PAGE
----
Sunday, February 8, 2009

The Enchantress of Florence The Enchantress of Florence by Salman Rushdie

My review

rating: 3 of 5 stars
The Enchantress of Florence is a crazy book. Rushdie has a big brain is not averse to letting you know it by throwing all sorts of bits of trivia and taking you on intellectual historical and philosophical rants that eventually turn back to the main storyline. There is a 1001 Nights feel to this book as it is a collection of stories, not in the sense of short stories, but because the man in the coat of multicolored leather lozenges is a male Scheherazade telling stories to Emperor Akbar. The Mogor dell'Amore has a tremendously powerful story to tell. One that will win him everything. Yet Akbar himself is a powerful enchantor. My favorite character is the splendid wife he dreams into being from the force of his desire. She becomes real, the other wives hate her and the whole city knows that she is his true love. So I was bit disappointed at the ending and what ultimately happens to her.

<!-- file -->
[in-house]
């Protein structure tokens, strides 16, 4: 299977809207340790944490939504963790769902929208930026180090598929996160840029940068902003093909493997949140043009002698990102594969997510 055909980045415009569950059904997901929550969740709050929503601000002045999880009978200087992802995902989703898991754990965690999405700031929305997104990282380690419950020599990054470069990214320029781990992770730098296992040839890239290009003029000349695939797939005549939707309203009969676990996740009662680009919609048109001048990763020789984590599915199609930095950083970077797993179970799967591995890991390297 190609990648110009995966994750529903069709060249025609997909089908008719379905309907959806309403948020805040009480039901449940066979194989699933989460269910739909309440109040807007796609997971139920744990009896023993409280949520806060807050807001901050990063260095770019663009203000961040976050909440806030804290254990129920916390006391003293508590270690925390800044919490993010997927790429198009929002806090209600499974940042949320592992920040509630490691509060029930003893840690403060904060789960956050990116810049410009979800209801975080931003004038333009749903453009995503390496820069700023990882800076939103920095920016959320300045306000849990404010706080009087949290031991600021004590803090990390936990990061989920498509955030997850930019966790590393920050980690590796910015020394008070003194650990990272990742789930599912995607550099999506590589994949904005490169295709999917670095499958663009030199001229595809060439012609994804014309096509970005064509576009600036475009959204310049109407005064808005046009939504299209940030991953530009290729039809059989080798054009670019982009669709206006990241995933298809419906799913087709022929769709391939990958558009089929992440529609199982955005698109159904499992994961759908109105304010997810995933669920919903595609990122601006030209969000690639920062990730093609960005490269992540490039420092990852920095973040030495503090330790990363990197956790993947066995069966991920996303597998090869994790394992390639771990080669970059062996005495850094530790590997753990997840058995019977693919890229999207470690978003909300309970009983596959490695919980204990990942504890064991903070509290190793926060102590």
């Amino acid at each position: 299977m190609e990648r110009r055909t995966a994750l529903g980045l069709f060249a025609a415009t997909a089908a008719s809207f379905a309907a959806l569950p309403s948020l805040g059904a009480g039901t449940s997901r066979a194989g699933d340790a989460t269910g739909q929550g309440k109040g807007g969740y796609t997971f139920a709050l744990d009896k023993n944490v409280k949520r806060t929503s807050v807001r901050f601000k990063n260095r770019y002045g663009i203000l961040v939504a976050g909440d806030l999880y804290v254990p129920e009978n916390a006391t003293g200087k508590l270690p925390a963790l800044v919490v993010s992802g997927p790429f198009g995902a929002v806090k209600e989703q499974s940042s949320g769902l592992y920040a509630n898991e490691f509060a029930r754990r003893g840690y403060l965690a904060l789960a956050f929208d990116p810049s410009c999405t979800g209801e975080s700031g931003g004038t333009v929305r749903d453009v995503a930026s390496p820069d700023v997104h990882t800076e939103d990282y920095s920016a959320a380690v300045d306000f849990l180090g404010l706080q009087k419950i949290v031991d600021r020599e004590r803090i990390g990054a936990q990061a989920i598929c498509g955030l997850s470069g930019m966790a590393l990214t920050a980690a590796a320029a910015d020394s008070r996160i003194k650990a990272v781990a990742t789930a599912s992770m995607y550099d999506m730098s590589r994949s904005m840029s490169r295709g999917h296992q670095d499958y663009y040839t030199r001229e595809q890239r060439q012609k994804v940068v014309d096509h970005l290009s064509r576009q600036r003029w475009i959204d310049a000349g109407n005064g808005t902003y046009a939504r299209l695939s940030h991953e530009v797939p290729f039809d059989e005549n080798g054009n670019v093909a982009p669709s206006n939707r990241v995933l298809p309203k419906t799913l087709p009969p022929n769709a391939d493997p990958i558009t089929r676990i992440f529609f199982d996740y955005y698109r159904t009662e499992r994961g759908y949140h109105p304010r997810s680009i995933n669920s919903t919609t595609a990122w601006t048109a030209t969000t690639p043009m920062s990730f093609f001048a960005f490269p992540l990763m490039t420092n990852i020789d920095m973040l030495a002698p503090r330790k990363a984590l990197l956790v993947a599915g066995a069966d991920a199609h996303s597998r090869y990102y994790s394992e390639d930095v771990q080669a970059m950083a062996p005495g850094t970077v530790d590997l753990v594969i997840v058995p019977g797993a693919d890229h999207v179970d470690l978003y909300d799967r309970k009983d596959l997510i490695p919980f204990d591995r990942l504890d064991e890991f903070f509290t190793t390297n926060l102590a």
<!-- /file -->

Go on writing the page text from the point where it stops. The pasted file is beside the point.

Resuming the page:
Rushdie is a brilliant writer and like Bill Clinton, who will take an oratorical rant on a tangent for 40 mintues and then tie it all up and bring it back to his orginal main point, Rusdie does get back to the main point, Akbar and Mogor dell'Amore and Qara Koz. My only quibble is that sometimes it seems that Rusdie is so in love with the sound of a sentence or the idea of something crazy that he forces it into the book whether or not it makes sense. Portions of the book are like sensational sound bites, that would be amazing little shorts on youtube or in a quick sidebar in the New Yorker, but seem forced in the grand sweep of the book.

In spite of that, the book is a grand story. It is also a pleasant read and a perfect read before bedtime. Because there is always a new character or story taking place and it is easy to read a few chapters before bed and not have to worry about losing your place. The language is beautiful and grand and takes you off to the enchanted land.

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